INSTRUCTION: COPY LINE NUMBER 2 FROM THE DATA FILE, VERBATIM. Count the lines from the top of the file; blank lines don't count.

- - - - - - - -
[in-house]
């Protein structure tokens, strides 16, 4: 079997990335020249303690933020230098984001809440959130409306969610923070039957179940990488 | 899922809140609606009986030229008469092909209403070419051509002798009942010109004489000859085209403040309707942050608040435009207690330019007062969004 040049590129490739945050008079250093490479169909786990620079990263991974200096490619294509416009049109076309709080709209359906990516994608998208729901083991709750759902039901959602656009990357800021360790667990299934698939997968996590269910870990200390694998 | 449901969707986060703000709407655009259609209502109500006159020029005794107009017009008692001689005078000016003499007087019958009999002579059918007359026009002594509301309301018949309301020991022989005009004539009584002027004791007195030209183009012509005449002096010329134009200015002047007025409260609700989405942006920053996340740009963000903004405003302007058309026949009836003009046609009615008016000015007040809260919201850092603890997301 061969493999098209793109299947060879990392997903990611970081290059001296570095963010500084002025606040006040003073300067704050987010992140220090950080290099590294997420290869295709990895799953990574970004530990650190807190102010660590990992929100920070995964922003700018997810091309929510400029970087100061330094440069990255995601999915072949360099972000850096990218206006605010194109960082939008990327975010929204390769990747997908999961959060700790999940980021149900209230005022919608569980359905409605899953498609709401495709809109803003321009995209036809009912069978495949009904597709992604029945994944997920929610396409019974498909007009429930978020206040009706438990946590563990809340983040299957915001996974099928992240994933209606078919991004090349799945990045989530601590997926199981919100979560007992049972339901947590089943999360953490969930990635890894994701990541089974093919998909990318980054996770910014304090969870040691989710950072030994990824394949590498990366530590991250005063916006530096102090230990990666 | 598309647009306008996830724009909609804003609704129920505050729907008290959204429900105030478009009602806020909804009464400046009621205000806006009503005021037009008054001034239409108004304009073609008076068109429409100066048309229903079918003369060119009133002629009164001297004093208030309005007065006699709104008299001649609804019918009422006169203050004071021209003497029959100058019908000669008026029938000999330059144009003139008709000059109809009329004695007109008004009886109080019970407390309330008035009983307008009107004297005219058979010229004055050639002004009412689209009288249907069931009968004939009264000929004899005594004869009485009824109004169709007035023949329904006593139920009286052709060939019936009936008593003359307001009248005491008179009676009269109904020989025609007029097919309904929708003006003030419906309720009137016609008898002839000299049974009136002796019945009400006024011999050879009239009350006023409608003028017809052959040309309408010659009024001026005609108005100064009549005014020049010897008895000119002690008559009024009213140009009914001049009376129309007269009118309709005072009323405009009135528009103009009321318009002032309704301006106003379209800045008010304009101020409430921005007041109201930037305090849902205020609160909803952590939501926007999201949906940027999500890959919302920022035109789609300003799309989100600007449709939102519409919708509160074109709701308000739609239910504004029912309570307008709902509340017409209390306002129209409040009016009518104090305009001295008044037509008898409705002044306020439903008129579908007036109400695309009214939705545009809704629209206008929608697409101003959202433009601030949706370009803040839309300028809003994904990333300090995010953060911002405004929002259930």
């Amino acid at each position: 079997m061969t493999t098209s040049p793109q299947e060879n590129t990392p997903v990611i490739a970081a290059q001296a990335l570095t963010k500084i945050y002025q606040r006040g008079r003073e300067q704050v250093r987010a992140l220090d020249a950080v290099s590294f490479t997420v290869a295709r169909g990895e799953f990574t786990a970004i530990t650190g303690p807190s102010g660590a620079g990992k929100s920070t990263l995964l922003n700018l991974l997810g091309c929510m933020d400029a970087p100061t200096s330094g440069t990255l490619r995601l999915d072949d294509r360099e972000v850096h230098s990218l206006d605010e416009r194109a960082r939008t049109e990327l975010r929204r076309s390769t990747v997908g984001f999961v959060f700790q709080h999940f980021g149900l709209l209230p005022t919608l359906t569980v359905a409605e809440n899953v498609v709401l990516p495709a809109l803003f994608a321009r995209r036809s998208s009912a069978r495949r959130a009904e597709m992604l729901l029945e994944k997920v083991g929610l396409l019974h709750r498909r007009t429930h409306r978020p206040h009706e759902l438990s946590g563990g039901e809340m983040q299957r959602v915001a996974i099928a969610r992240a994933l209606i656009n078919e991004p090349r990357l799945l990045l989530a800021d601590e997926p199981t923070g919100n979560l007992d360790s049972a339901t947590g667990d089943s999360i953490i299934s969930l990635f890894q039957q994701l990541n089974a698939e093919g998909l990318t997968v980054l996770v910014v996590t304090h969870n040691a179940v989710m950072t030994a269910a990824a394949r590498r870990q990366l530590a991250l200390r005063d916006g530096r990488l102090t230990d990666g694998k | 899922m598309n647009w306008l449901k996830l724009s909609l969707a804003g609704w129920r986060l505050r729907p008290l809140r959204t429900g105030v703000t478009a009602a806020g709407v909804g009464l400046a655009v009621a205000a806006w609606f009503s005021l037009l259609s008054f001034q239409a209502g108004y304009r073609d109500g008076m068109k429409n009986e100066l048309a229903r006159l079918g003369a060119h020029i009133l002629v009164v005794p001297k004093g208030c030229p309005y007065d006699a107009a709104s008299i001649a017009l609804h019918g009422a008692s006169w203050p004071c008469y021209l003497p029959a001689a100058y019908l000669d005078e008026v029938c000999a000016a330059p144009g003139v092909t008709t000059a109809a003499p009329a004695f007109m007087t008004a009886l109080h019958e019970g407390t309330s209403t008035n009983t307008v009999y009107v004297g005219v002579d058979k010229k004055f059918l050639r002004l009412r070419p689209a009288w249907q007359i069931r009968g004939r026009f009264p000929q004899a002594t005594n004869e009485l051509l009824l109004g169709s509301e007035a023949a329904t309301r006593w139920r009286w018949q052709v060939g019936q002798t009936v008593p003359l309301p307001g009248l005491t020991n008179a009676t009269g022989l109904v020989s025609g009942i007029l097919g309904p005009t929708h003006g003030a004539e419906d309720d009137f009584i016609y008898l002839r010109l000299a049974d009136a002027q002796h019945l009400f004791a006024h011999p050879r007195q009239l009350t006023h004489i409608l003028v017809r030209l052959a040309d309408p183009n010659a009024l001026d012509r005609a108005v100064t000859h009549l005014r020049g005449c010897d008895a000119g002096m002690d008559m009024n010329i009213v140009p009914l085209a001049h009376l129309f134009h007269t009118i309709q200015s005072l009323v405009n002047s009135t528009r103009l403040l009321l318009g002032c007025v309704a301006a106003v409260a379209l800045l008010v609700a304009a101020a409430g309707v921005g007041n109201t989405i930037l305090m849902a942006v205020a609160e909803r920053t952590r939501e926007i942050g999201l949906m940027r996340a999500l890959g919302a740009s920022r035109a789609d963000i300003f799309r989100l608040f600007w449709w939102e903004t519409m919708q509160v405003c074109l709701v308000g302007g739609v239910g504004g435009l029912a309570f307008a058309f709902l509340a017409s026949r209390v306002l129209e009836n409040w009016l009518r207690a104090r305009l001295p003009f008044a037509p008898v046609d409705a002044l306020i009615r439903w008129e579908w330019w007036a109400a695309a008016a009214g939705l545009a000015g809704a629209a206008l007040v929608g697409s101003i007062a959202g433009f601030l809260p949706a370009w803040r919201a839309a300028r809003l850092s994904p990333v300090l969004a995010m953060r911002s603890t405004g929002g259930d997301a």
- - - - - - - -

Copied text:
């Protein structure tokens, strides 16, 4: 079997990335020249303690933020230098984001809440959130409306969610923070039957179940990488 | 899922809140609606009986030229008469092909209403070419051509002798009942010109004489000859085209403040309707942050608040435009207690330019007062969004 040049590129490739945050008079250093490479169909786990620079990263991974200096490619294509416009049109076309709080709209359906990516994608998208729901083991709750759902039901959602656009990357800021360790667990299934698939997968996590269910870990200390694998 | 449901969707986060703000709407655009259609209502109500006159020029005794107009017009008692001689005078000016003499007087019958009999002579059918007359026009002594509301309301018949309301020991022989005009004539009584002027004791007195030209183009012509005449002096010329134009200015002047007025409260609700989405942006920053996340740009963000903004405003302007058309026949009836003009046609009615008016000015007040809260919201850092603890997301 061969493999098209793109299947060879990392997903990611970081290059001296570095963010500084002025606040006040003073300067704050987010992140220090950080290099590294997420290869295709990895799953990574970004530990650190807190102010660590990992929100920070995964922003700018997810091309929510400029970087100061330094440069990255995601999915072949360099972000850096990218206006605010194109960082939008990327975010929204390769990747997908999961959060700790999940980021149900209230005022919608569980359905409605899953498609709401495709809109803003321009995209036809009912069978495949009904597709992604029945994944997920929610396409019974498909007009429930978020206040009706438990946590563990809340983040299957915001996974099928992240994933209606078919991004090349799945990045989530601590997926199981919100979560007992049972339901947590089943999360953490969930990635890894994701990541089974093919998909990318980054996770910014304090969870040691989710950072030994990824394949590498990366530590991250005063916006530096102090230990990666 | 598309647009306008996830724009909609804003609704129920505050729907008290959204429900105030478009009602806020909804009464400046009621205000806006009503005021037009008054001034239409108004304009073609008076068109429409100066048309229903079918003369060119009133002629009164001297004093208030309005007065006699709104008299001649609804019918009422006169203050004071021209003497029959100058019908000669008026029938000999330059144009003139008709000059109809009329004695007109008004009886109080019970407390309330008035009983307008009107004297005219058979010229004055050639002004009412689209009288249907069931009968004939009264000929004899005594004869009485009824109004169709007035023949329904006593139920009286052709060939019936009936008593003359307001009248005491008179009676009269109904020989025609007029097919309904929708003006003030419906309720009137016609008898002839000299049974009136002796019945009400006024011999050879009239009350006023409608003028017809052959040309309408010659009024001026005609108005100064009549005014020049010897008895000119002690008559009024009213140009009914001049009376129309007269009118309709005072009323405009009135528009103009009321318009002032309704301006106003379209800045008010304009101020409430921005007041109201930037305090849902205020609160909803952590939501926007999201949906940027999500890959919302920022035109789609300003799309989100600007449709939102519409919708509160074109709701308000739609239910504004029912309570307008709902509340017409209390306002129209409040009016009518104090305009001295008044037509008898409705002044306020439903008129579908007036109400695309009214939705545009809704629209206008929608697409101003959202433009601030949706370009803040839309300028809003994904990333300090995010953060911002405004929002259930």